As we grow older our bones become thinner and more fragile. Having IBD may make developing weaker bones more likely.


Bone is living, growing tissue. It is made mostly of collagen, a protein that provides a soft framework, and calcium phosphate, a mineral that adds strength and hardens the framework. Our bones are constantly repairing themselves.
Throughout our lives, specialist bone cells break down and remove old worn out bone (bone resorption), and other cells lay down new bone (bone formation).


Some loss of bone density happens naturally with age. The process of bone formation slows down and bone resorption begins to happen faster than bone formation, so our bones become less dense. During childhood and early adult life, bone density, also known as bone mass, increases, reaching a peak in your late 20s. After this, bone mass generally declines gradually as part of the natural ageing process. Normal peak bone mass may never be reached if a disease affects bones during early life.

Bones can lose density if there is insufficient calcium in the body to form enough bone tissue. A shortage of sex hormones (oestrogen and testosterone) can also lead to a reduction in bone formation.

Corticosteroids (also known as steroids) such as prednisolone, used to treat IBD can reduce bone formation. Lack of exercise may also result in increased bone loss because regular impact, or weight-bearing exercise, stimulates the body to strengthen the bones. Additionally, smoking can also affect bone formation. Smoking accelerates bone loss and can lead to calcium not being absorbed as well.


  • Osteoporosis is the most common type of serious loss of bone density. Most of our bones have a hard outer shell with a strong honeycomb-like inner structure. In osteoporosis, (which means ‘porous bones’) the struts of bone that make up the inner structure become thin, so the bone becomes fragile and breaks more easily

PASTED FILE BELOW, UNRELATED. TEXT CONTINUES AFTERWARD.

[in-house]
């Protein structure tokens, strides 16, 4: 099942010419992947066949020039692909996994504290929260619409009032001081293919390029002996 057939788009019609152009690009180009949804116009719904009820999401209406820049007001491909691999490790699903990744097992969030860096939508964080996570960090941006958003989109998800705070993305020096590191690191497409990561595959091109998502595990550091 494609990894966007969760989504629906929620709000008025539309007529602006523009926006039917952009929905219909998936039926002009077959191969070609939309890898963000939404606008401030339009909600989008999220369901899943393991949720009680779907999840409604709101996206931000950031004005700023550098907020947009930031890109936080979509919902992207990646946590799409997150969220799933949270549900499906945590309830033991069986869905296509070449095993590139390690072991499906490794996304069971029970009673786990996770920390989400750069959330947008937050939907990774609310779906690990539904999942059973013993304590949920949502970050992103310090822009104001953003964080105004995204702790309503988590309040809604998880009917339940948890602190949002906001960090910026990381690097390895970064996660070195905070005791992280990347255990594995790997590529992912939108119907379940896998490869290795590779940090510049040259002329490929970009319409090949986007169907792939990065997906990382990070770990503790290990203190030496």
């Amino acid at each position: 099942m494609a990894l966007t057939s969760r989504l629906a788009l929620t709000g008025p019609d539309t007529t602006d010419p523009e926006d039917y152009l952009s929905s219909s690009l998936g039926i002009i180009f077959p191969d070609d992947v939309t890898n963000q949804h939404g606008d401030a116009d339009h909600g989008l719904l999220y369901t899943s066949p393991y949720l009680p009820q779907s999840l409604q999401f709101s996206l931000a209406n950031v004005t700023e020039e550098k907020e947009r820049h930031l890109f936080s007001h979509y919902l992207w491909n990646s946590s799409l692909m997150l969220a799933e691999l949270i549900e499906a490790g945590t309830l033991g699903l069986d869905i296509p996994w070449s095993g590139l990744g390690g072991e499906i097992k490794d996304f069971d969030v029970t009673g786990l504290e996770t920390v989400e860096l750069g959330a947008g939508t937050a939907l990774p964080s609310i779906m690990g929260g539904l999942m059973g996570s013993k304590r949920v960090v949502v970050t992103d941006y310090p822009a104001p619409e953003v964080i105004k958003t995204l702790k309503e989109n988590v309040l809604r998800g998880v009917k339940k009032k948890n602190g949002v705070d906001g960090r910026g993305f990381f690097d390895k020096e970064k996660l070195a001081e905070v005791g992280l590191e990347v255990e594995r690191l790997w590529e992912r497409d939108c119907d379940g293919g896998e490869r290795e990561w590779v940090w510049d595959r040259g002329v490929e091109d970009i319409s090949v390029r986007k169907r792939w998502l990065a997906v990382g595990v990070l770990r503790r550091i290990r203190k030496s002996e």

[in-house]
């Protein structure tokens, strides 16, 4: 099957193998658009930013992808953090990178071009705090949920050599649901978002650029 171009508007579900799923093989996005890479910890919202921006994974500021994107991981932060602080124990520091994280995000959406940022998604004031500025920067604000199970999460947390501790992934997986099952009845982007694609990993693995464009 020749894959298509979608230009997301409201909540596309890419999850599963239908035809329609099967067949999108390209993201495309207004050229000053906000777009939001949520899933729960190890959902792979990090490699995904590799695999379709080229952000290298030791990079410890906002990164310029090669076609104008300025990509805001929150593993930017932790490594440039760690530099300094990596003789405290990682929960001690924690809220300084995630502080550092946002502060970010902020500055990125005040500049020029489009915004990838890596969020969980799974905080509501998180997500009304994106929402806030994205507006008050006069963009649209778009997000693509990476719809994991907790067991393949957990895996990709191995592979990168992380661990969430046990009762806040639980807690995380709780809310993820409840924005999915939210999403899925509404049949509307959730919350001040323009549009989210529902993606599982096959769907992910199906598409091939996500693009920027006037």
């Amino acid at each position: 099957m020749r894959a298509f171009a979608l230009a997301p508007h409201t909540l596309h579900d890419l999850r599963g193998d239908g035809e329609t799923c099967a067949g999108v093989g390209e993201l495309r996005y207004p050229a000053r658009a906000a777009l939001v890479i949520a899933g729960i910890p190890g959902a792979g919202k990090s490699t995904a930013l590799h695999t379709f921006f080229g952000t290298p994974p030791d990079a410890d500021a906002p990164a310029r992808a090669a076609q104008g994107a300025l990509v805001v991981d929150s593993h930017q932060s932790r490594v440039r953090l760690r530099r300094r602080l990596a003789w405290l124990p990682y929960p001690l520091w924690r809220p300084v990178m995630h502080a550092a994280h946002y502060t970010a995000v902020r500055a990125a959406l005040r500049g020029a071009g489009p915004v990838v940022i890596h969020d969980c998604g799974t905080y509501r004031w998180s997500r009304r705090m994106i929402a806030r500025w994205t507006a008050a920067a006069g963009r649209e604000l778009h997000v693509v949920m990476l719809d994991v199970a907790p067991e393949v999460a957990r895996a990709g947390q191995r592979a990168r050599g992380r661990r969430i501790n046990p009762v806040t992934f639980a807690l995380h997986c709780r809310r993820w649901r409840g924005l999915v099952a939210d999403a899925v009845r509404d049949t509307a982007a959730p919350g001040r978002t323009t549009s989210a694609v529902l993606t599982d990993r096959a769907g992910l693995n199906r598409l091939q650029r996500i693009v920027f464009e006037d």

• Osteopenia is the term used to describe a mild loss of bone density not severe enough to be labelled as osteoporosis

  • Osteomalacia is a decalcification (softening) of the bones usually caused by lack of vitamin D. Osteomalacia in growing children is known as rickets and can lead to bone deformity

  • Avascular necrosis is a rare condition where there is a reduction in blood supply to a bone, such as a hip, causing the bone and the surrounding cartilage to deteriorate


Bone density is sometimes known as BMD (bone mineral density) and is usually measured by a DEXA scanner (see below). Having a serious loss of bone density, or a low BMD measurement, does not automatically mean that your bones will break. But it does mean you might be at greater risk of fracturing (breaking) a bone. Thin bones are not in themselves painful, but fractures usually are, and some, such as hip or spine fractures, can lead to a serious loss of mobility.


Perhaps surprisingly, there are usually no obvious symptoms of bone loss apart from fractures. So, the best way of working out how likely you are to be affected is to consider how many of the main risk factors may apply to you (see below).


For the general population, the main factors associated with a higher risk of developing bone loss are:

  • age – although loss of bone density can affect any age group, it is most common in the elderly

  • gender – women have smaller bones and tend to lose bone faster than men. This is because hormonal changes during the menopause accelerate the breakdown of bone. Younger women who have been through an early menopause may also be more at risk